About breeding to a stallion with crappy feet: If I showed you a lineup of the feet of some of the top stallions...they are not top stallions because of any sort of legacy of soundness, that's for sure.

djl said...

Who wants to take bets that this one breaks down also.

And if we are lucky enough for him not to break down and make it to a stud career, they can breed him to some daughters of Unbridled's Song, create a new breed of hoofless thorobreds.

This is just disgusting.

So much for the best interest of the horse. Who should be in pasture growing some hooves, not running in races.

Shame on the trainer, owner and farriers on this one.

Streakin Iron said...

Just because the stallion has bad feet, doesn't mean the offspring will. The mare contributes to that end as well, so it's not simply the sire's fault.

Should a bad footed horse be bred to a bad footed horse; I don't know that I would; but it also wouldn't mean that the offspring would still have crappy feet. Is there a greater chance? Yes.

Anonymous said...

Wall separation in a shod horse? It almost sounds as if this is surprising.

I bet if those shoes were taken off and a proper barefoot trim applied the "crappy feet" would no longer be so crappy.

Look up Saucy Night!

Also I have an OTTB with supposed bad feet that went away after he was allowed to go barefoot. Thin walls that would barely hold a shoe and now thick walls and feet that crunch gravel barefoot. It seems people in the horse world are still in the dark ages as far as horse feet go. Not everyone, but a lot.

...I know, I's amazing the horse survived long enough barefoot for it to be domesticated so that we could save it's feet by nailing metal to them and reducing the contact surface area while increasing the concussive forces. And OMG how do those wild horse's survive? Come on people, think outside the metal shoe!

Ms.Paris said...

Thanks Fran Jurga- And I know I'm conservative when it comes to asking a horse perform (I want the animal to be in perfect shape) and I'm sure there are horses out there racing with worse feet than big brown and without nearly as high quality care.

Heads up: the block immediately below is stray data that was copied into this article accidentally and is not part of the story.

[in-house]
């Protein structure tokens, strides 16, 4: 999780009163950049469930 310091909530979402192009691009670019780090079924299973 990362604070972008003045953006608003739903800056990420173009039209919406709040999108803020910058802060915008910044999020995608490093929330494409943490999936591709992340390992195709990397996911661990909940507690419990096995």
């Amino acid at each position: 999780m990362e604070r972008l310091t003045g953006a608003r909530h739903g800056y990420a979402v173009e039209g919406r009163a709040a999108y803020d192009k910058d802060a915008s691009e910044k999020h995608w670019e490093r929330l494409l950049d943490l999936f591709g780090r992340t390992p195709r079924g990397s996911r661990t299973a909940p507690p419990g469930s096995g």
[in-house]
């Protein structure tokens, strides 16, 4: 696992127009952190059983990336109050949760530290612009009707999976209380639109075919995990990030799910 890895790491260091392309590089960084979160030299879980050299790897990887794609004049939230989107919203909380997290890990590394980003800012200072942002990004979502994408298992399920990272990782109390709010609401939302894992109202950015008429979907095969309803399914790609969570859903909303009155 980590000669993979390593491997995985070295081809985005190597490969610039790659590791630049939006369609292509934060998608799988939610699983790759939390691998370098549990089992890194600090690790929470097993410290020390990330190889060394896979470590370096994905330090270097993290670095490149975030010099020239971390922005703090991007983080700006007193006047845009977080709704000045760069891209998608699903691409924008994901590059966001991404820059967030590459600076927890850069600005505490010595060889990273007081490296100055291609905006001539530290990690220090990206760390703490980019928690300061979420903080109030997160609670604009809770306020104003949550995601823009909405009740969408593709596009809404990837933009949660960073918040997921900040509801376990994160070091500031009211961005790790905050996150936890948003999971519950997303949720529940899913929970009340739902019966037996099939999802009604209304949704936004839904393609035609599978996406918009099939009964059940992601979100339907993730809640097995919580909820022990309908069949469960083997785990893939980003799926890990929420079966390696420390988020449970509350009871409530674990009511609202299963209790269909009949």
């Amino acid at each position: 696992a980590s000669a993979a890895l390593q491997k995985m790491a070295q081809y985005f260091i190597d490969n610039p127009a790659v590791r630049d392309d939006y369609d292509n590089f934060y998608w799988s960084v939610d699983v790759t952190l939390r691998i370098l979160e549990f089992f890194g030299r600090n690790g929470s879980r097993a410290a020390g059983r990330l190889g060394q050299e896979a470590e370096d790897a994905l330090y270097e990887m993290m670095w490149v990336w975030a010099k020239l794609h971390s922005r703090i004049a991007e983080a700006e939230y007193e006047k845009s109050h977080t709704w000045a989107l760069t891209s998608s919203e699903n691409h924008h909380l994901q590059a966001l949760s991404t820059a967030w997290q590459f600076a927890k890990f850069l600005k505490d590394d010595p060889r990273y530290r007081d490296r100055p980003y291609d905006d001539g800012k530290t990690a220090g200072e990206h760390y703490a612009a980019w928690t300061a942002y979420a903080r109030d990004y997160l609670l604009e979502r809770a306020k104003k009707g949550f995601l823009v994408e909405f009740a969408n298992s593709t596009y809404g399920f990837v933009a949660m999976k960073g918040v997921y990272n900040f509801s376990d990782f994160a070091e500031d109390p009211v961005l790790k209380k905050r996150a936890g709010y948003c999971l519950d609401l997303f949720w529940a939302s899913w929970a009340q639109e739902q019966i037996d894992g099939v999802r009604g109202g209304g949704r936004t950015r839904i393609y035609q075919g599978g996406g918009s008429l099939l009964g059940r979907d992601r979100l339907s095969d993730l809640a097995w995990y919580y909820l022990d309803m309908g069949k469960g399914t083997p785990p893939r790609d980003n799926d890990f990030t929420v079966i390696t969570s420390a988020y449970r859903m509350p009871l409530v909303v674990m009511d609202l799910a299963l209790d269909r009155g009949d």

As for breeding. Duh, of course the mare contributes. But as far as influencing the breed as a whole of course the stallion is more important as he has 100+ foals a year and the mare, just one.

(sorry if this got posted twice, my machine is acting up)

Anonymous said...

Racing a horse with bad feet seems ill advised.

Breeding him, which we know they will, and passing on the the weakness borders on criminal.

For his handlers to be barefoot is just plain stupid

Anonymous said...

Wow. Money and greed rule common sense and equine welfare.

The most disgusting thing I've seen. Farriers caught up in heroic efforts have left their ethics at the door when it comes down to this kind of quackery.

Yes, you can fix it, but race a horse with feet like this?
I'd be embarrassed if I were the owner/trainer/farrier.

This sport is in the last spirals of going down the drain.

Greed. You can smell it like a rotting corpse.

Streakin Iron said...

Now maybe I'm just a stupid girl from Texas, and I don't know a lot about racehorses, but I do train barrel horses; running barrels is how I make my living.

Barrel horses are a type of racehorse, and racehorses like barrel horses are athletes. Not all athletes have great feet. Not every track star (the human kind) has great feet either. We make special shoes for them to solve low arches, or other foot ailments.